Have you ever wondered why people bother to write a review on sites such as TripAdvisor? There are many who think customers that take some of their valuable time to write up a review about a hotel property, a restaurant or an attraction, must be because there was something wrong or they want to share their frustrations. Think again!

Back in 2013, when TripAdvisor conducted its first massive TripBarometer research, surveying over 65,000 of its users and business owners, it found that 74% of travelers left a review “to share a positive experience with friends and network”. In its most recent TripBarometer research with 100,000 travelers and business owners, released in March 2015, it found that 83% of users left reviews “to share information and feedback with fellow travelers and give back”.

Reviews are positive, mostly

In its 2014 Hotel Reputation Benchmark Report, Revinate took a deep dive at more than 20 million reviews from 80,000 properties across 125 countries. Reviews were published on a variety of sites, including leading online travel agencies (OTA) throughout 2014.

Source: 2014 Hotel Reputation Benchmark Report. (Revinate)

Source: 2014 Hotel Reputation Benchmark Report. (Revinate)

Here are a few key findings worthy of mention:

  • 75% of reviews are 4 or 5 star reviews while 1 or 2 star reviews represent less than 10% of total!
  • 70% of reviews came from three leading sites: TripAdvisor, Hotels.com and Booking.com
  • The global average rating, on a scale of 1 to 5, was found to be… 4.04 stars!
  • On average, hotels respond to only 36% of reviews left on sites where management responses are allowed.

In other words, reviews tend to be generally positive. But that last statistic is the real shocker, and it reminds me of a different one, related to how many businesses are said to be managing their account and responding to reviews on TripAdvisor: 32%. As in, less than a third of business owners bother to manager their online reputation!

If you are going to respond, do it fast

Thankfully, for travel brands that get it and take the time to manage their presence on review sites, things are looking up. After all, online reputation management is now considered a key differentiator for travel brands in their marketing strategy, with impacts on customer service and delivery, public relations, sales and even recruiting. After all, consider that there are now 315 million unique visitors per month on Tripadvisor alone, all potential readers of that scathing review… and glowing remarks, too! When management answers, it not only gives context to the user’s review, but also shows good customer care and following up. In fact, we know that:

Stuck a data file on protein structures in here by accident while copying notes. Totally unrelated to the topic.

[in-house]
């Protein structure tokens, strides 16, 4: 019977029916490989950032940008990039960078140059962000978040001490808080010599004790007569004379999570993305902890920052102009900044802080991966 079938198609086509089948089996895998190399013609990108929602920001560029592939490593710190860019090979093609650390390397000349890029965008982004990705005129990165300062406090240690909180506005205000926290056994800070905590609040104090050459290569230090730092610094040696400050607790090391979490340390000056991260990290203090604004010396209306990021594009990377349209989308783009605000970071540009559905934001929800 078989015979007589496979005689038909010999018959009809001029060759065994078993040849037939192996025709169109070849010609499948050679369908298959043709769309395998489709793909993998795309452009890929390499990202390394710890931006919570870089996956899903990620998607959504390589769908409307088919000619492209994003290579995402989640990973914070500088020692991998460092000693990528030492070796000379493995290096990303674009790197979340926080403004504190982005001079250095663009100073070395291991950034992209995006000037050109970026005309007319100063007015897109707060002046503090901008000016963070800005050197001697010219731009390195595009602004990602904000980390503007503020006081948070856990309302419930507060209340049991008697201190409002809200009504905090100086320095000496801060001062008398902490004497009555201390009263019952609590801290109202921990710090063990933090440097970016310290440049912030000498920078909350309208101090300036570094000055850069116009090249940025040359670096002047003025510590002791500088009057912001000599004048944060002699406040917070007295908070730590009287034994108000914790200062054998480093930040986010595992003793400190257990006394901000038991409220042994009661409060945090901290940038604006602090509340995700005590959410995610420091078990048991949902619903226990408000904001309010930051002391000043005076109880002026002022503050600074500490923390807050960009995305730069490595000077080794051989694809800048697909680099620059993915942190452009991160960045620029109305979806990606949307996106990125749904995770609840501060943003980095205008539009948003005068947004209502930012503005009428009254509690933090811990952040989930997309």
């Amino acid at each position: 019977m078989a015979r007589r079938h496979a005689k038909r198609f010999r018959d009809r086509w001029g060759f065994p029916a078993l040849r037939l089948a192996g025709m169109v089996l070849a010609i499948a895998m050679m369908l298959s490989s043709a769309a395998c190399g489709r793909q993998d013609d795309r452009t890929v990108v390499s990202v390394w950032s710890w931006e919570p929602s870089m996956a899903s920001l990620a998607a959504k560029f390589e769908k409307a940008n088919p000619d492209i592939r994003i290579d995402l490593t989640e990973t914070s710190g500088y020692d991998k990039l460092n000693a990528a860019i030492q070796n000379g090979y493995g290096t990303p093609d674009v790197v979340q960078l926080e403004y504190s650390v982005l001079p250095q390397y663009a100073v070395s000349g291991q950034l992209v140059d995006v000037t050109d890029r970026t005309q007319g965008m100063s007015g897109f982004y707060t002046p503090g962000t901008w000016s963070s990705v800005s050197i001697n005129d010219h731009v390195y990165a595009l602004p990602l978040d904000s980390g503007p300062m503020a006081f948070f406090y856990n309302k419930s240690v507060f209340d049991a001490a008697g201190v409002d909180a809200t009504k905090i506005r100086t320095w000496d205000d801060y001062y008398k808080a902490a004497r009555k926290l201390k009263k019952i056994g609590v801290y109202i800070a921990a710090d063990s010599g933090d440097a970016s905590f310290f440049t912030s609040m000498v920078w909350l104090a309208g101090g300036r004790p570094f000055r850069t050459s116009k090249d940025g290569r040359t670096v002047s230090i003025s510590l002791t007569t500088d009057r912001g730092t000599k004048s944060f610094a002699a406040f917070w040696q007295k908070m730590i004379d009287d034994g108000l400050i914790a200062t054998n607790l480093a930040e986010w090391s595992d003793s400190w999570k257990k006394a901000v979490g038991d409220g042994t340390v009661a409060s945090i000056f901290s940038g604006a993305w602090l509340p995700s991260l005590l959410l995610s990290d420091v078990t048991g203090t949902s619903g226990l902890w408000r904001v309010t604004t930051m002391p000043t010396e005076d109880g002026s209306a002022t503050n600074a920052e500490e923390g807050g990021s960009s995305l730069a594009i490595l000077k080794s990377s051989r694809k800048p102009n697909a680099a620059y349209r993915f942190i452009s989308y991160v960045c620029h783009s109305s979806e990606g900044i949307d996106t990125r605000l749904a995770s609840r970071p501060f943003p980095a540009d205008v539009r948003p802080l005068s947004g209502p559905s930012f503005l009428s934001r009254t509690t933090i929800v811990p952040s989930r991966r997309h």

• 84% of users say it makes them feel good about a property when they see a management response to reviews
  • Yet, 64% of users will have a negative impression about a property when management response is condescending or inappropriate.

In other words, it’s important to answer, but there is a tone and manner to ensure professionalism. Just like you would answer to a client at front desk… except here, you have 315 million potential readers, every month!

With more than 315 million unique visitors per month on TripAdvisor, the quicker a brand responds to reviews, the quicker these potential readers will have both sides of a given situation, complaint or praise.

One of the first reviews I wrote on TripAdvisor, back in 2011, was a 3 star review that had been read by close to 2,000 people after just one week! I never did get an answer to this one, but as you can see, the earlier, the better, since the longer management waits before responding, the more people are seeing a one-sided version of a review…

Respond fast2Should you answer all reviews?

The silver lining here is that, according to the most recent study by TripAdvisor, business owners who do manage their account and answer reviews, seem to have gotten the memo: they answer fast. In fact, over 60% of businesses claim to read reviews as soon as they come in, compared to 19% who check their reviews daily and 12% who check them on a weekly basis. Do they answer every review that comes in? As much as some may want to, it often boils down to a lack of resources and time to effectively answer them all. Revinate suggests answering according to the following rule of thumb:

Source: Revinate

Source: Revinate

Said differently, you should absolutely answer every 1 or 2 star review, answer every other 3 star review and discriminate amongst the 4 and 5 star reviews to see which one you should answer, depending on content and context. It’s a different story on OTA sites, in particular Expedia, where management responses aren’t published, so why not take advantage of this possibility on TripAdvisor, Yelp or Booking.com?

About the author

authorFrederic Gonzalo is passionate about marketing and communications, with over 19 years of experience in the travel and tourism sphere. Early 2012, he launched Gonzo Marketing and works as a strategic marketing consultant, professional speaker and trainer in the use of new technologies (web, social media, mobile). Reach him at frederic@gonzomarketing.biz.